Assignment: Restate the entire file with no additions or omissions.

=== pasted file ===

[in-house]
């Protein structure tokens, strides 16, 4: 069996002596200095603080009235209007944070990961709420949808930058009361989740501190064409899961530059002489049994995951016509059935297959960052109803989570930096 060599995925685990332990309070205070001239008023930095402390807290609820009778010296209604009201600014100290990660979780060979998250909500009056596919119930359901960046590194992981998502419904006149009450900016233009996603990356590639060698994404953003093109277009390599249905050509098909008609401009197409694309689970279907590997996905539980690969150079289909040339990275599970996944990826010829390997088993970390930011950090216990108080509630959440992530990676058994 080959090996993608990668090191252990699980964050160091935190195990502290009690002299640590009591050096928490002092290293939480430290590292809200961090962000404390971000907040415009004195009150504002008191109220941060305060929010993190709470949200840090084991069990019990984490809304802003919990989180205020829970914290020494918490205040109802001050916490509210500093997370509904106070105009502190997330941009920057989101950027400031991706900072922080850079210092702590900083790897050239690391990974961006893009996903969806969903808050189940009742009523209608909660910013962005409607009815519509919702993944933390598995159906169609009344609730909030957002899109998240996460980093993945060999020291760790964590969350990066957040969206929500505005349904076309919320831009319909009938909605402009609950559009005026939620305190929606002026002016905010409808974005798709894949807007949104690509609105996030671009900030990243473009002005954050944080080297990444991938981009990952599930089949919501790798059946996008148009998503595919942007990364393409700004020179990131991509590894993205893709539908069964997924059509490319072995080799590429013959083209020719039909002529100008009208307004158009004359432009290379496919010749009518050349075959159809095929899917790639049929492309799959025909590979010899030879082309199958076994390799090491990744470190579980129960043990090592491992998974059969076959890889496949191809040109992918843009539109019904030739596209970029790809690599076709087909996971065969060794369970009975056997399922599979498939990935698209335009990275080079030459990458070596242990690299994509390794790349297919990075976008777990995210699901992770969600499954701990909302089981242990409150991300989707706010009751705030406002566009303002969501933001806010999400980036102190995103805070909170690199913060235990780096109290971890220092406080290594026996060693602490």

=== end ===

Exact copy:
[in-house]
């Protein structure tokens, strides 16, 4: 069996002596200095603080009235209007944070990961709420949808930058009361989740501190064409899961530059002489049994995951016509059935297959960052109803989570930096 060599995925685990332990309070205070001239008023930095402390807290609820009778010296209604009201600014100290990660979780060979998250909500009056596919119930359901960046590194992981998502419904006149009450900016233009996603990356590639060698994404953003093109277009390599249905050509098909008609401009197409694309689970279907590997996905539980690969150079289909040339990275599970996944990826010829390997088993970390930011950090216990108080509630959440992530990676058994 080959090996993608990668090191252990699980964050160091935190195990502290009690002299640590009591050096928490002092290293939480430290590292809200961090962000404390971000907040415009004195009150504002008191109220941060305060929010993190709470949200840090084991069990019990984490809304802003919990989180205020829970914290020494918490205040109802001050916490509210500093997370509904106070105009502190997330941009920057989101950027400031991706900072922080850079210092702590900083790897050239690391990974961006893009996903969806969903808050189940009742009523209608909660910013962005409607009815519509919702993944933390598995159906169609009344609730909030957002899109998240996460980093993945060999020291760790964590969350990066957040969206929500505005349904076309919320831009319909009938909605402009609950559009005026939620305190929606002026002016905010409808974005798709894949807007949104690509609105996030671009900030990243473009002005954050944080080297990444991938981009990952599930089949919501790798059946996008148009998503595919942007990364393409700004020179990131991509590894993205893709539908069964997924059509490319072995080799590429013959083209020719039909002529100008009208307004158009004359432009290379496919010749009518050349075959159809095929899917790639049929492309799959025909590979010899030879082309199958076994390799090491990744470190579980129960043990090592491992998974059969076959890889496949191809040109992918843009539109019904030739596209970029790809690599076709087909996971065969060794369970009975056997399922599979498939990935698209335009990275080079030459990458070596242990690299994509390794790349297919990075976008777990995210699901992770969600499954701990909302089981242990409150991300989707706010009751705030406002566009303002969501933001806010999400980036102190995103805070909170690199913060235990780096109290971890220092406080290594026996060693602490």